defoliate

[v. dee-foh-lee-eyt; adj. dee-foh-lee-it, -eyt]
verb (used with object), defoliated, defoliating.
1.
to strip (a tree, bush, etc.) of leaves.
2.
to destroy or cause widespread loss of leaves in (an area of jungle, forest, etc.), as by using chemical sprays or incendiary bombs, in order to deprive enemy troops or guerrilla forces of concealment.
verb (used without object), defoliated, defoliating.
3.
to lose leaves.
adjective
4.
(of a tree) having lost its leaves, especially by a natural process.

Origin:
1785–1795; < Medieval Latin dēfoliātus, past participle of dēfoliāre, equivalent to Latin dē- de- + foli(um) leaf + -ātus -ate1

defoliation, noun
defoliator, noun
undefoliated, adjective
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Based on the Random House Dictionary, © Random House, Inc. 2014.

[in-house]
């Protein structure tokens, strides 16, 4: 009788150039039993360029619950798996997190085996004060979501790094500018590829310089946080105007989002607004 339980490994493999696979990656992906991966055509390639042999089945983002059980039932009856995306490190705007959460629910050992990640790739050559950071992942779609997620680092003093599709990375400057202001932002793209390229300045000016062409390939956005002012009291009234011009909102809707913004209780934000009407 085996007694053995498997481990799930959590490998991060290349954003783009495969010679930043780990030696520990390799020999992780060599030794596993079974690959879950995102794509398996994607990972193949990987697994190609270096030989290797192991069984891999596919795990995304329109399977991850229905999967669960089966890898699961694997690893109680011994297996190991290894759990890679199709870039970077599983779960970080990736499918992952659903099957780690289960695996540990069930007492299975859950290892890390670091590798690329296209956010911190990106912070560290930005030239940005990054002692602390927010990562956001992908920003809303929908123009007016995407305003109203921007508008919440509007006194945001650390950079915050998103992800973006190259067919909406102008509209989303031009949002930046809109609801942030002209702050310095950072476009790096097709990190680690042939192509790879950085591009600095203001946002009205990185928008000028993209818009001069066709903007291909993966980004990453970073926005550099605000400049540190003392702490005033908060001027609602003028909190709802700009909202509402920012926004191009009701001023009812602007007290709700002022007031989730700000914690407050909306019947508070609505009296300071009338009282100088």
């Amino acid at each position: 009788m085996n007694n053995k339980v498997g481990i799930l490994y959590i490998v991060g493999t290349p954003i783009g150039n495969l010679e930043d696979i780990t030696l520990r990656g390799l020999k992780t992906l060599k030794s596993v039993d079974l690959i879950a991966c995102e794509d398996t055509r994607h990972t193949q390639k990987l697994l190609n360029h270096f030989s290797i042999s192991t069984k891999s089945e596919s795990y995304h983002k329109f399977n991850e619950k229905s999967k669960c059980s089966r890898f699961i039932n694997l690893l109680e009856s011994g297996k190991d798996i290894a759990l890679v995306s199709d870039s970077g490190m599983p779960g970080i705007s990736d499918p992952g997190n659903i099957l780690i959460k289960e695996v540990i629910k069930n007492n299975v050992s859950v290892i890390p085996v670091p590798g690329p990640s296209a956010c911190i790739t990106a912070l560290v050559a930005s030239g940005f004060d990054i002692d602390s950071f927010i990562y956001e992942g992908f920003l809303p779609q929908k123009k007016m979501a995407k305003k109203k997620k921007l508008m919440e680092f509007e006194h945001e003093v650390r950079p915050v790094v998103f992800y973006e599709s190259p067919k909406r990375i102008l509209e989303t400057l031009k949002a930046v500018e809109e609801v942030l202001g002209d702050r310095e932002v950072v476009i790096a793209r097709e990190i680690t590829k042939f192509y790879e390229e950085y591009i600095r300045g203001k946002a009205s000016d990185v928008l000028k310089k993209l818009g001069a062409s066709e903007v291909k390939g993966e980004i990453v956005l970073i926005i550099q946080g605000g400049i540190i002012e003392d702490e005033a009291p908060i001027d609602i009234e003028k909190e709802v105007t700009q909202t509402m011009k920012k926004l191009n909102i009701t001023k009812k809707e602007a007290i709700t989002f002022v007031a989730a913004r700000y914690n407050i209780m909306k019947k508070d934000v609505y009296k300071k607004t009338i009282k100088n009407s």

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World English Dictionary
defoliate
 
vb
1.  to deprive (a plant) of its leaves, as by the use of a herbicide, or (of a plant) to shed its leaves
 
adj
2.  (of a plant) having shed its leaves
 
[C18: from Medieval Latin dēfoliāre, from Latin de- + folium leaf]
 
defoli'ation
 
n
 
de'foliator
 
n

Collins English Dictionary - Complete & Unabridged 10th Edition
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Etymonline
Word Origin & History

defoliation
1659, from L.L. defoliatus, pp. of defoliare "shed leaves." Defoliant is from 1943.

defoliate
1793, from Mod.L. defoliare, from de- + folium "leaf" (see folio). Earlier in this sense was defoil (c.1600).
Online Etymology Dictionary, © 2010 Douglas Harper
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Example sentences for defoliation
Defoliation is observed on the bottom part of the main stem and lower branches.
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